Adding your webhook endpoint to Stripe

    Once your webhook endpoint URL is live on the web, test it to make sure it’s working as expected. Visit the webhooks tab in your account settings, then click Add endpoint.

    In the modal window that appears, add the URL for your new webhook and set the mode to Test. Click Create endpoint.

    Your webhook endpoint is now enabled on your Stripe account (for test mode).


    To actually test the webhook, simulate an invoice payment failure, the event to catch when a subscription payment fails. You could test this by subscribing a customer to a plan with a very short trial period and wait for the invoice to fail. But to run a webhook test a bit faster, you can recreate the same event by generating an invoice and then failing in the attempt to pay it. To do that, use a test card that can be added to a Customer object but fails for charges: card number 4000 0000 0000 0341, listed in Stripe’s testing documentation.

    1. Head back to the Customers page on your test Dashboard and click + New on the top-right area of the page to create a test customer.
    2. Enter your actual email address in the field and click Create customer.
    3. Click Add Card on the newly created customer’s page in the Dashboard, and enter the special test card number ending in 0341.
    4. On the same customer’s page, click Add Invoice Item and enter $10.00 as the amount.
    5. Click Create invoice item.
    6. Once the invoice item has been added, click Invoice Now next to the Pending Invoice Items header on the customer page. Click Invoice now again to confirm.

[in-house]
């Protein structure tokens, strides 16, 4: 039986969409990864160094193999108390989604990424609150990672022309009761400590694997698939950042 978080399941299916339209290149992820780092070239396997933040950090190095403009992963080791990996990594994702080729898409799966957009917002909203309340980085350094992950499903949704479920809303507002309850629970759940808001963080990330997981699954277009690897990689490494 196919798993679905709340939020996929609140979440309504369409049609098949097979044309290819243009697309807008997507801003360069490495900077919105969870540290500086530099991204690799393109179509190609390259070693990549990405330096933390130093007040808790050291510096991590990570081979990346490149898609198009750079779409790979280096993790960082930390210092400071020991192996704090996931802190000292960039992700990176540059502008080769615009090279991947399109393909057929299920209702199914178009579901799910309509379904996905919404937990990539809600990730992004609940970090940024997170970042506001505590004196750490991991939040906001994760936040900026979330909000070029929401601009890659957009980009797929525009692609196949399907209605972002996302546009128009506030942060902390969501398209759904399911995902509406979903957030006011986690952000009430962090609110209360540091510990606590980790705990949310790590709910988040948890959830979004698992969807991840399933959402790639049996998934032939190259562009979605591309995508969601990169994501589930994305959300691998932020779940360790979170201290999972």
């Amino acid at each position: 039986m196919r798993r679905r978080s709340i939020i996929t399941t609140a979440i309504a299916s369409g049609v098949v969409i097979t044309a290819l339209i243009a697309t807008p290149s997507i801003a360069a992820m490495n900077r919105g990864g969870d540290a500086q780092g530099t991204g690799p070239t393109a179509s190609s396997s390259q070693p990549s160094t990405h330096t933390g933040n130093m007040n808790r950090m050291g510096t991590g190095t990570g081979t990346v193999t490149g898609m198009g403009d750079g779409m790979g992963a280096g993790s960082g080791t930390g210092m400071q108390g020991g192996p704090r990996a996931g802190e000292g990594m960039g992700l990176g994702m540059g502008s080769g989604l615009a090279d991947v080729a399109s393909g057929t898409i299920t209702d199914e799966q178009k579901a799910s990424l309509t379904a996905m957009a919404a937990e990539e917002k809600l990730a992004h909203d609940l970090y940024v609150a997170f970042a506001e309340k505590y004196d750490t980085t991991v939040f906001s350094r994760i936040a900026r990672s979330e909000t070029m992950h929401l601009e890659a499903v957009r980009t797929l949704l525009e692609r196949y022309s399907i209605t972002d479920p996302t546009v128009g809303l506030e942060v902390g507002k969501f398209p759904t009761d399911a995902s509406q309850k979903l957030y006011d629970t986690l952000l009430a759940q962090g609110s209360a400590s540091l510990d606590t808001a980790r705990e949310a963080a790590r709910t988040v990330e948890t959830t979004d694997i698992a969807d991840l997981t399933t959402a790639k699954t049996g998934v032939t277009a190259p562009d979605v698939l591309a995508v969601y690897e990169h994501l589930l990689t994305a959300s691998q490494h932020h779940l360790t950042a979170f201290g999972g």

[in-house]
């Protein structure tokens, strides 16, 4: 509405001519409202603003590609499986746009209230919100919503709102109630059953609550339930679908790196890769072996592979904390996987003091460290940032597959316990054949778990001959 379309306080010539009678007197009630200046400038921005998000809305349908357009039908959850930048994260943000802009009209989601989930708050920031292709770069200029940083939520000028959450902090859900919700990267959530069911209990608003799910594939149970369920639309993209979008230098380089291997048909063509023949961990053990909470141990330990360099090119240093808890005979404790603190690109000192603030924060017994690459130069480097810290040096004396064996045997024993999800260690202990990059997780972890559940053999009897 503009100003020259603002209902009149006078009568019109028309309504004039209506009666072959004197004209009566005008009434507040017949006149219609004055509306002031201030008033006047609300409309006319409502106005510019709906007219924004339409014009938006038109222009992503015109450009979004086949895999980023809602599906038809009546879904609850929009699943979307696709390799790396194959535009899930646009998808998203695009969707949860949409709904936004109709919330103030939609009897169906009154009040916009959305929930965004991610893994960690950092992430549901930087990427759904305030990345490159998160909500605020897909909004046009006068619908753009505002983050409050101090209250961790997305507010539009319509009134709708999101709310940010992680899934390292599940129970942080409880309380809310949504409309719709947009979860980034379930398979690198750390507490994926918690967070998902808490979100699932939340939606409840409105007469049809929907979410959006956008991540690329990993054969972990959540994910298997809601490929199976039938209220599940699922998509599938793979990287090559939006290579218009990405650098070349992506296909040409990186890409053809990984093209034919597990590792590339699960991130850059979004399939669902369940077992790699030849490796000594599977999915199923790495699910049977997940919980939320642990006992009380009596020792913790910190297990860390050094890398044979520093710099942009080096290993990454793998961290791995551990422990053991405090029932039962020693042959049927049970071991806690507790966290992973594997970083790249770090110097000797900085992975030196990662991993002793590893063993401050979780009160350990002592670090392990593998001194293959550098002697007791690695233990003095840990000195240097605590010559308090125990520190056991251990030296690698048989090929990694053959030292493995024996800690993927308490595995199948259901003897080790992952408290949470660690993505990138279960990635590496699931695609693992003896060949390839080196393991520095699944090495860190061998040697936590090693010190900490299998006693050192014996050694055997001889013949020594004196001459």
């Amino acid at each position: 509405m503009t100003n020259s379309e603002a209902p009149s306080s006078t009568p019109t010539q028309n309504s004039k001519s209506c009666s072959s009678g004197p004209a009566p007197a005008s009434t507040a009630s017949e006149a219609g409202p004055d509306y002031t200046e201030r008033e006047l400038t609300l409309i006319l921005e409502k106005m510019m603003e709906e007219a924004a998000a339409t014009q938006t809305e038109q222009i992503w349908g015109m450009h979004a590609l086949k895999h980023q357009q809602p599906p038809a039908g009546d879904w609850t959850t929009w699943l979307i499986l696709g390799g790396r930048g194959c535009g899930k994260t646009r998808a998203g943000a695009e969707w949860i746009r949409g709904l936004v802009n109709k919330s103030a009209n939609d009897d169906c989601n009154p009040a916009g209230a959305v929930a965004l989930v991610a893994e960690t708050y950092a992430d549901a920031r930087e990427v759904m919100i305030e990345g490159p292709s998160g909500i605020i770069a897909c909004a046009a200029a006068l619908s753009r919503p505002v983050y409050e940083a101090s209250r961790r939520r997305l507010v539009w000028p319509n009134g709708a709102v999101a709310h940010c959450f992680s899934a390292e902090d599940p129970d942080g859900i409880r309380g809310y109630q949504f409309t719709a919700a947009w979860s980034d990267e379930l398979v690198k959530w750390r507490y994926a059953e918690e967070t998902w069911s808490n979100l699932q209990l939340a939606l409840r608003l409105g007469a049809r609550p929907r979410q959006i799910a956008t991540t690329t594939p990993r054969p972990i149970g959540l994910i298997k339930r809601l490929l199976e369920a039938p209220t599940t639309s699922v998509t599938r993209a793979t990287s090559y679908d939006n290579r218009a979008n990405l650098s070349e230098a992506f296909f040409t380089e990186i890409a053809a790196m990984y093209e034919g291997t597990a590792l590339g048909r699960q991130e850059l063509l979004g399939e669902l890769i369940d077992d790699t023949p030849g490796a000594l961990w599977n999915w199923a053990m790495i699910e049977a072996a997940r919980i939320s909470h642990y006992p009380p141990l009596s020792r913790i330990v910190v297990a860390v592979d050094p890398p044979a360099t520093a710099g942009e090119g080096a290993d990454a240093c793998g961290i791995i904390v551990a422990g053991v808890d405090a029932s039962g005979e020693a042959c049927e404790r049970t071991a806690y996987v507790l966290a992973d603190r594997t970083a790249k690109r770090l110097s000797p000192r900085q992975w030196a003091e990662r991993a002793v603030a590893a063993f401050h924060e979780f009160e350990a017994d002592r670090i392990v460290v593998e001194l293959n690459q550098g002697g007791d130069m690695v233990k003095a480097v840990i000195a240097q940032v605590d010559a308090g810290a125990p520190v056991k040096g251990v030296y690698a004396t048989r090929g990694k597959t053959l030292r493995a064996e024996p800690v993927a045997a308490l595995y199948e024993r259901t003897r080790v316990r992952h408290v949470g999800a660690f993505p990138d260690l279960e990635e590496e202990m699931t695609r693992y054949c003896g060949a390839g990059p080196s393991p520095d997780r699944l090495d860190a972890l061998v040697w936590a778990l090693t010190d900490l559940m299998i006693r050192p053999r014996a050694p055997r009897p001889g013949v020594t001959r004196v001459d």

7. The invoice should appear—grayed out, since it hasn’t been paid yet—under the Invoices heading. Click the invoice to load the invoice page.
    8. Click the Pay Now button to attempt to pay the invoice. You’ll receive a message that “Your card was declined”, and the invoice.payment_failed event will be created. You can find this event by visiting your test events page and looking for the message “…invoice for $10.00 failed payment”.
    9. Click the event to view the details and scroll to the bottom of that page. You’ll see that the event was delivered to your webhook endpoint.

    If everything went well, you should receive the email indicating that your payment failed. Huzzah!


    If your webhook shows “pending” in the Dashboard, click the webhook URL to expand the details and be sure your server isn’t sending back a non-2xx status, which would indicate a problem with your code or server. If you are receiving an error, take a look at the code in your webhook script to be sure things match the code above (and that you’ve replaced API keys as needed). Reviewing your server’s error logs can also be useful in finding the source of the problem.

    Making the endpoint live

    As the last step, make this webhook live on your server to send real payment failure notifications to your customers. First, update your code to change the test Stripe API key to your live key.

    Next, visit the webhooks page in your account settings again, and add the endpoint URL in live mode. Your customers will now receive emails when their subscription payment fails, prompting them to update their card details. (Remember to create a real page for doing so.)

    Other ideas for webhooks

    Though this webhook script was created for the purpose of notifying customers when their subscription payments fail, you could also modify this code to do all sorts of interesting things. Some examples include:

    • Notifying your sales team when an invoice payment fails so they can follow up with the customer
    • Listening for invoice.payment_succeeded events and sending a custom invoice or receipt to your user
    • Catching customer.subscription.deleted events to send subscription cancellation notifications to your customers